3.2 There are significant differences in perception and priorities of Lao stakeholders and traditional development partners (3.2.4)

3.2.4        Cleavages within the Lao elite and the Party highlight possible sources of internal division.

Although the Party-State appears as monolithic, with few Lao and virtually no foreigners confident in their ability to identify currents and factions, it is widely believed that there are cleavages within the Lao elite along a range of axes, and that there is an important, albeit largely concealed struggle underway.

The most significant axes of differentiation within the Lao elite are generational gaps, educational/training differences, historical ties and divergent economic/family interests.[3]

The history of Lao PDR within the living memory of its oldest citizens has been extremely tumultuous, with numerous changes of regime and social system.

Before 1975, civil society was emerging in Laos, with the co-existence of five political parties, among which some had young citizens fighting for pro-liberal and pro-US orientations.

When the Lao PDR was established in 1975, Royalist and pro-American currents in civil society were forcibly disbursed, with their members either jailed or going into exile. The Hmong minority, which had tended to support the American side in the Indochinese conflict, was perceived as an unreliable and possibly treacherous community for many years. A very small number of Pathet Lao rebels, massively supported by Vietnam, reconstructed the state and coordinated the post-war economic reconstruction according to new techniques and depending on non-traditional networks of patronage and solidarity.

Among those who did not leave the country, the generational gap is significant, between veterans of the war and those born after the war. There are also generational gaps in the diaspora.

Differences in education and training are of significant influence. Among top level Lao decision-makers, one can find some who benefited from French colonial education, some trained in northern Vietnam during the conflict, and some whose main education was as guerrilla rebels or political cadre during the conflict. Mid-level cadre are mostly trained in Vietnam, and to a lesser extent in the former USSR and the post-Communist Member States of the EU. Younger cadre (and the children of the elite) are mostly educated in Australia, the USA, Thailand and Vietnam. Australia in particular has a generous and relatively meritocratic scholarship system targeting Laos. Long periods of training in Vietnam remain a preferred tool of consolidation and internal selection of the Party-State, and Vietnamese would be the most widely spoken foreign language within the civil service and within the Party-State. Some sources have suggested that all members of the Politbureau speak fluent Vietnamese, since all seem to have spent several years in that country.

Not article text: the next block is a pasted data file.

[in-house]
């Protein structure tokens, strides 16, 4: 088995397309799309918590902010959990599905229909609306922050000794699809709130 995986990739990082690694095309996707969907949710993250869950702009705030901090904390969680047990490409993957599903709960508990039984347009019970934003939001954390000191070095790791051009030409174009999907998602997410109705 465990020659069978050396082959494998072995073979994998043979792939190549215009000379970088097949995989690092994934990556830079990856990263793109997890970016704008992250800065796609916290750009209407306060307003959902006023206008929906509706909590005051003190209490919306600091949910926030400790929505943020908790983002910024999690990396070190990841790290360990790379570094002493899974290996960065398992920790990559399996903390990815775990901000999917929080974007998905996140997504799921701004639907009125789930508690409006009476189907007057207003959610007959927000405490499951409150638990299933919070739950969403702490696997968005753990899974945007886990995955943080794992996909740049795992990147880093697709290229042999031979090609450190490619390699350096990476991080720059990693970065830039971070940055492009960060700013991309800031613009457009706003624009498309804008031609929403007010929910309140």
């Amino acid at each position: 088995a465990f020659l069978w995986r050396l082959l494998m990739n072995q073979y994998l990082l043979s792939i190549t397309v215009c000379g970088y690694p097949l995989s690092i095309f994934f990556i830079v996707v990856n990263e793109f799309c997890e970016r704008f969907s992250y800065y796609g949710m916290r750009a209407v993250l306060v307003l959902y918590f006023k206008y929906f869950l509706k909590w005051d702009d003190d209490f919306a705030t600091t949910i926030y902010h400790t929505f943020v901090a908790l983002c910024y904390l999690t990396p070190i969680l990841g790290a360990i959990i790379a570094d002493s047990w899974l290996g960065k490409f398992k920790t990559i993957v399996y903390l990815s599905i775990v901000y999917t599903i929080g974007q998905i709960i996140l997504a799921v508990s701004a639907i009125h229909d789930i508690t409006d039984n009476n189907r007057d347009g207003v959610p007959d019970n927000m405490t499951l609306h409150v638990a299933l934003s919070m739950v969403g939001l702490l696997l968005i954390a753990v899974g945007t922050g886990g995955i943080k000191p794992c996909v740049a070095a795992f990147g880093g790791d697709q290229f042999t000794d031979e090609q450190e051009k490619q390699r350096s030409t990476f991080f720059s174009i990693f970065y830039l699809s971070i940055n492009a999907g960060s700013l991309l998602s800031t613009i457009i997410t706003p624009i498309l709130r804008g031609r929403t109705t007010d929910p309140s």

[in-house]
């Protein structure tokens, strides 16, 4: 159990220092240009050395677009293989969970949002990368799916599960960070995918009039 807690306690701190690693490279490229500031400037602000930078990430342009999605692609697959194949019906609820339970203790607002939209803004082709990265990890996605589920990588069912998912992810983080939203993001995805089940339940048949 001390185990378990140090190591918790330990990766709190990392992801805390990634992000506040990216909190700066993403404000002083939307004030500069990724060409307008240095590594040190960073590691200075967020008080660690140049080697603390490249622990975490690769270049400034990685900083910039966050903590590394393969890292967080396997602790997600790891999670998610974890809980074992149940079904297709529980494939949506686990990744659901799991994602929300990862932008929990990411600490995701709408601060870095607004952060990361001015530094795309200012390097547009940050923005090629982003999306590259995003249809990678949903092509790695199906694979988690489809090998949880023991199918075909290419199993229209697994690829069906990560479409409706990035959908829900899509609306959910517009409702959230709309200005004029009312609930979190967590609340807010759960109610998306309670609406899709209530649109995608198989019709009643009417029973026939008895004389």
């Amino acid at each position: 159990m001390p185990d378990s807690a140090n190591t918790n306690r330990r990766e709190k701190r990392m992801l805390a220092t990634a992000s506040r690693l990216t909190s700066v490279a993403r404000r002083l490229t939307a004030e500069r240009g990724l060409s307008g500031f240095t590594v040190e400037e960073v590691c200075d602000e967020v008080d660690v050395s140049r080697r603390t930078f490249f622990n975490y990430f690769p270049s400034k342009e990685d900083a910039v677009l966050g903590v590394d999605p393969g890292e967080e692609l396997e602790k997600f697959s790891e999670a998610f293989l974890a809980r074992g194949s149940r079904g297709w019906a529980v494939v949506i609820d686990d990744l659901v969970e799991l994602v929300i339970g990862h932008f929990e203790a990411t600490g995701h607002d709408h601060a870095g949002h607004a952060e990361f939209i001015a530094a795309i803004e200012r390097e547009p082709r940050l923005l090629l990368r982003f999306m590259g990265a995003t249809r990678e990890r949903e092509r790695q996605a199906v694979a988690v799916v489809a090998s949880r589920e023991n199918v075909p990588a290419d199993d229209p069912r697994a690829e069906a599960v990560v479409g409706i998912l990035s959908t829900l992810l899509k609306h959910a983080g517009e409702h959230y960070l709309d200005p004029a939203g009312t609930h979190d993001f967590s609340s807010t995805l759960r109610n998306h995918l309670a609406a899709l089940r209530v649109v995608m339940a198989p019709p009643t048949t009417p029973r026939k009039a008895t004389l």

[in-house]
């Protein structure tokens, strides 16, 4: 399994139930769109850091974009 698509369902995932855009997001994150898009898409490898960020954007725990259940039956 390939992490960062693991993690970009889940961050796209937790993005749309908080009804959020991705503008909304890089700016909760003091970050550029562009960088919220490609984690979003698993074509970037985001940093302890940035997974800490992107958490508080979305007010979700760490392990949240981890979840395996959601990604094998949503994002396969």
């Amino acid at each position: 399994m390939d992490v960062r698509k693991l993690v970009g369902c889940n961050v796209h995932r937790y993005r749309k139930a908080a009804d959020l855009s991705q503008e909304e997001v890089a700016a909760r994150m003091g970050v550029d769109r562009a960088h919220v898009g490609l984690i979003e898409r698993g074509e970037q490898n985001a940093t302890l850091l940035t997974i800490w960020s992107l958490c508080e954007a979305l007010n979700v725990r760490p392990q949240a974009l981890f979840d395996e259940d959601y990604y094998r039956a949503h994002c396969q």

One may speculate that those trained in Vietnam, in China and in the West may favour orientations towards those countries, and may appreciate certain elements of the political economy of these countries. However, this is at the level of speculation.



No available studies enable us to identify assess the existence, relative weight and specific priorities of ‘Vietnamese’ and ‘Chinese’ currents within the Lao elite. The available evidence leads us to cautiously conclude that there are no such currents. Instead, we consider the Lao elite to be differentiated by family allegiance, personal and family history, and country of education. Affinities are often asserted to exist between Lao from the South and the North, but these are generally perceived as less important than connections at the provincial level. Since almost all provinces have an external frontier, the elite in each province operates in a distinct environment of local and foreign interests and opportunities.

A recent study suggested that ‘when tensions and fragmentation become acute, the ‘old guard’ or the ‘wise men’ are called back to mediate and avoid implosion of the party.’[4] This would suggest that ‘internal divisions can be deep on certain issues, which provides entry points’[5] for like-minded donors. However, these donors have in general not yet developed the capacity to identify and intervene.

Numerous commentators have suggested that the level of conflict within the Lao elite is escalating in recent years. Some have speculated that the policy reversals or blockage of proposed reforms regarding for example land ownership and usufruct rights reflect high level struggles, or that recent deaths of top officials, officially as a result of accident or sickness, may reflect a violent struggle between elite fractions. However, this remains at the level of speculation.

[3]  See PEA February 2013 for more detail, p.131

[4] PEA February 2013, p.79, ‘The shadow-government: real locus of political power’

[5] PEA February 2013, p.79, ‘The shadow-government: real locus of political power’


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